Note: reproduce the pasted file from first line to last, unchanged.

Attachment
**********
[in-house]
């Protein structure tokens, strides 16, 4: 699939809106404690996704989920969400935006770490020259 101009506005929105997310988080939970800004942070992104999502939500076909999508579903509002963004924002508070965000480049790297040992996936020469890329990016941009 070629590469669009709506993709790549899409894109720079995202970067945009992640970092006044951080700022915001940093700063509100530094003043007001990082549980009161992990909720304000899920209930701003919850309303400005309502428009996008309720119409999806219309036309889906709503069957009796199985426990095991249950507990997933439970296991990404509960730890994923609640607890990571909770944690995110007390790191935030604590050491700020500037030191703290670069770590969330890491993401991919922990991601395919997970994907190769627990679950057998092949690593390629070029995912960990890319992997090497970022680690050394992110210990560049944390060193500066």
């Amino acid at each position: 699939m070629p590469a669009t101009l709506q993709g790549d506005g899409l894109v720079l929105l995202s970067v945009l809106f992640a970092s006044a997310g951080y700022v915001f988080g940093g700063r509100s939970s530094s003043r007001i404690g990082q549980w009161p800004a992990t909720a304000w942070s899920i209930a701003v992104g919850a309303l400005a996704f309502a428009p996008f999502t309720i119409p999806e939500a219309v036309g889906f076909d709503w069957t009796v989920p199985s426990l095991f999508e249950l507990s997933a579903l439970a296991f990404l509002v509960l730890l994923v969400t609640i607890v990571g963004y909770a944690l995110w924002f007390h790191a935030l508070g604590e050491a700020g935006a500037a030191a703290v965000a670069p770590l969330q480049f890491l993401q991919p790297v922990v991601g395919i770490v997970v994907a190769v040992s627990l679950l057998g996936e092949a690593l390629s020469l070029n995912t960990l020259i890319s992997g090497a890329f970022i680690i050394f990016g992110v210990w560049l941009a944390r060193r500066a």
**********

[in-house]
């Protein structure tokens, strides 16, 4: 699939809106404690996704989920969400935006770490020259 101009506005929105997310988080939970800004942070992104999502939500076909999508579903509002963004924002508070965000480049790297040992996936020469890329990016941009 070629590469669009709506993709790549899409894109720079995202970067945009992640970092006044951080700022915001940093700063509100530094003043007001990082549980009161992990909720304000899920209930701003919850309303400005309502428009996008309720119409999806219309036309889906709503069957009796199985426990095991249950507990997933439970296991990404509960730890994923609640607890990571909770944690995110007390790191935030604590050491700020500037030191703290670069770590969330890491993401991919922990991601395919997970994907190769627990679950057998092949690593390629070029995912960990890319992997090497970022680690050394992110210990560049944390060193500066």
């Amino acid at each position: 699939m070629p590469a669009t101009l709506q993709g790549d506005g899409l894109v720079l929105l995202s970067v945009l809106f992640a970092s006044a997310g951080y700022v915001f988080g940093g700063r509100s939970s530094s003043r007001i404690g990082q549980w009161p800004a992990t909720a304000w942070s899920i209930a701003v992104g919850a309303l400005a996704f309502a428009p996008f999502t309720i119409p999806e939500a219309v036309g889906f076909d709503w069957t009796v989920p199985s426990l095991f999508e249950l507990s997933a579903l439970a296991f990404l509002v509960l730890l994923v969400t609640i607890v990571g963004y909770a944690l995110w924002f007390h790191a935030l508070g604590e050491a700020g935006a500037a030191a703290v965000a670069p770590l969330q480049f890491l993401q991919p790297v922990v991601g395919i770490v997970v994907a190769v040992s627990l679950l057998g996936e092949a690593l390629s020469l070029n995912t960990l020259i890319s992997g090497a890329f970022i680690i050394f990016g992110v210990w560049l941009a944390r060193r500066a």